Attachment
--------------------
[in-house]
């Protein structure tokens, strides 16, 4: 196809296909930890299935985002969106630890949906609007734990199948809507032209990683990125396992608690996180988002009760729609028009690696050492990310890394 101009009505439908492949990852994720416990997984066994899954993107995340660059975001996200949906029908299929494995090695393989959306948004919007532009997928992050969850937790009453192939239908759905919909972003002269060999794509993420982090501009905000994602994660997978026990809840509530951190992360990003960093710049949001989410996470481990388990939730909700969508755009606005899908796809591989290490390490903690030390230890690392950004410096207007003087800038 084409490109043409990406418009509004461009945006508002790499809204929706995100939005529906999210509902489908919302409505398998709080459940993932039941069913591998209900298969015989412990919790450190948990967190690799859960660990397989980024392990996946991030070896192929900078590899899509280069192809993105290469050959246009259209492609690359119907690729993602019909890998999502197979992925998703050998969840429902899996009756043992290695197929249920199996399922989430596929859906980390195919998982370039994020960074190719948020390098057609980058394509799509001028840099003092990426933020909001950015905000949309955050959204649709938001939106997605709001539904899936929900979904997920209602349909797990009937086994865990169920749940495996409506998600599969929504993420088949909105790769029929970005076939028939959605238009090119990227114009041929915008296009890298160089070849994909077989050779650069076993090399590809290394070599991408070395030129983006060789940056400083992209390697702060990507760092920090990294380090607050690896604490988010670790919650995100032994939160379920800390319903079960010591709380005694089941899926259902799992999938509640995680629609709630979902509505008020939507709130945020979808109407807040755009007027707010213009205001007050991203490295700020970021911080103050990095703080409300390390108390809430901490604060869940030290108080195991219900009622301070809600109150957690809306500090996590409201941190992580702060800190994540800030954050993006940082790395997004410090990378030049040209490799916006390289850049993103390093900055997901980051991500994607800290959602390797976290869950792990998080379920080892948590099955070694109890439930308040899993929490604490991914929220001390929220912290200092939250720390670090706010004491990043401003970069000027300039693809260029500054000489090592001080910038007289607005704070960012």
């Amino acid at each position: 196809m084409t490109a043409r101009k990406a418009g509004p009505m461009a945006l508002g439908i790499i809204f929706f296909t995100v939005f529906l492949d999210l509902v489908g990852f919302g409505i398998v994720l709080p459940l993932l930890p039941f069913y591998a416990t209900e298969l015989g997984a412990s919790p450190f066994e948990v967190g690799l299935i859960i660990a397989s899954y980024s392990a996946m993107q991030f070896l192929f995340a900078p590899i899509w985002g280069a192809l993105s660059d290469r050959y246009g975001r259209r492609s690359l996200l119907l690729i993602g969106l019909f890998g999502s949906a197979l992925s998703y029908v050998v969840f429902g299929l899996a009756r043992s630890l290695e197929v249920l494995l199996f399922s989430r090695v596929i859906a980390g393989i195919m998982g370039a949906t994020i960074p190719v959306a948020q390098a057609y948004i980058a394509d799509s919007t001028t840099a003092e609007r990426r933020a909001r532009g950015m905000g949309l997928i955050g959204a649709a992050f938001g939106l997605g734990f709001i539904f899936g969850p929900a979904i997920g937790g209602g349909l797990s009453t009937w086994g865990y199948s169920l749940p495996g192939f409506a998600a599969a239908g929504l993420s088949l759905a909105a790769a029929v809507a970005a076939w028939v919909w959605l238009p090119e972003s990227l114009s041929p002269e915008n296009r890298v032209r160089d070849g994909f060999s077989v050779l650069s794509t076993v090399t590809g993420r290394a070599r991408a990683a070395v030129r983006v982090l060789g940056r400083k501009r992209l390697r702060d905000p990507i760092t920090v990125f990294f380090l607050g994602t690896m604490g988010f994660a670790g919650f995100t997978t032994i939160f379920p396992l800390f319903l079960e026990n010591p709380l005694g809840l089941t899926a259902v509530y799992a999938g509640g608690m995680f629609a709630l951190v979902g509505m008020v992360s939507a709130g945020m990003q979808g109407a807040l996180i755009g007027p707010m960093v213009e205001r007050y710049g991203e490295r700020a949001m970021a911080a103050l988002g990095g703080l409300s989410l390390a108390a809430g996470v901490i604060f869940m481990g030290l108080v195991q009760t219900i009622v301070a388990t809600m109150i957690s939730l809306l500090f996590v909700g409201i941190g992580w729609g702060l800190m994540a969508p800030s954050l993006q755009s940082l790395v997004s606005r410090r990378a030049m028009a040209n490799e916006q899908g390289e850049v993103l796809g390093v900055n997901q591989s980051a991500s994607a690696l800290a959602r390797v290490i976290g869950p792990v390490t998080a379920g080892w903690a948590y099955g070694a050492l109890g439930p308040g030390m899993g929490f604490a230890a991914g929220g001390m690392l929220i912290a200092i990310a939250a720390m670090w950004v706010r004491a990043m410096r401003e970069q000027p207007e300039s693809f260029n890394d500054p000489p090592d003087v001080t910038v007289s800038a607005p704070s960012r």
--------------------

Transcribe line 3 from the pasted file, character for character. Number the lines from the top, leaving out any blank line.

């Amino acid at each position: 196809m084409t490109a043409r101009k990406a418009g509004p009505m461009a945006l508002g439908i790499i809204f929706f296909t995100v939005f529906l492949d999210l509902v489908g990852f919302g409505i398998v994720l709080p459940l993932l930890p039941f069913y591998a416990t209900e298969l015989g997984a412990s919790p450190f066994e948990v967190g690799l299935i859960i660990a397989s899954y980024s392990a996946m993107q991030f070896l192929f995340a900078p590899i899509w985002g280069a192809l993105s660059d290469r050959y246009g975001r259209r492609s690359l996200l119907l690729i993602g969106l019909f890998g999502s949906a197979l992925s998703y029908v050998v969840f429902g299929l899996a009756r043992s630890l290695e197929v249920l494995l199996f399922s989430r090695v596929i859906a980390g393989i195919m998982g370039a949906t994020i960074p190719v959306a948020q390098a057609y948004i980058a394509d799509s919007t001028t840099a003092e609007r990426r933020a909001r532009g950015m905000g949309l997928i955050g959204a649709a992050f938001g939106l997605g734990f709001i539904f899936g969850p929900a979904i997920g937790g209602g349909l797990s009453t009937w086994g865990y199948s169920l749940p495996g192939f409506a998600a599969a239908g929504l993420s088949l759905a909105a790769a029929v809507a970005a076939w028939v919909w959605l238009p090119e972003s990227l114009s041929p002269e915008n296009r890298v032209r160089d070849g994909f060999s077989v050779l650069s794509t076993v090399t590809g993420r290394a070599r991408a990683a070395v030129r983006v982090l060789g940056r400083k501009r992209l390697r702060d905000p990507i760092t920090v990125f990294f380090l607050g994602t690896m604490g988010f994660a670790g919650f995100t997978t032994i939160f379920p396992l800390f319903l079960e026990n010591p709380l005694g809840l089941t899926a259902v509530y799992a999938g509640g608690m995680f629609a709630l951190v979902g509505m008020v992360s939507a709130g945020m990003q979808g109407a807040l996180i755009g007027p707010m960093v213009e205001r007050y710049g991203e490295r700020a949001m970021a911080a103050l988002g990095g703080l409300s989410l390390a108390a809430g996470v901490i604060f869940m481990g030290l108080v195991q009760t219900i009622v301070a388990t809600m109150i957690s939730l809306l500090f996590v909700g409201i941190g992580w729609g702060l800190m994540a969508p800030s954050l993006q755009s940082l790395v997004s606005r410090r990378a030049m028009a040209n490799e916006q899908g390289e850049v993103l796809g390093v900055n997901q591989s980051a991500s994607a690696l800290a959602r390797v290490i976290g869950p792990v390490t998080a379920g080892w903690a948590y099955g070694a050492l109890g439930p308040g030390m899993g929490f604490a230890a991914g929220g001390m690392l929220i912290a200092i990310a939250a720390m670090w950004v706010r004491a990043m410096r401003e970069q000027p207007e300039s693809f260029n890394d500054p000489p090592d003087v001080t910038v007289s800038a607005p704070s960012r």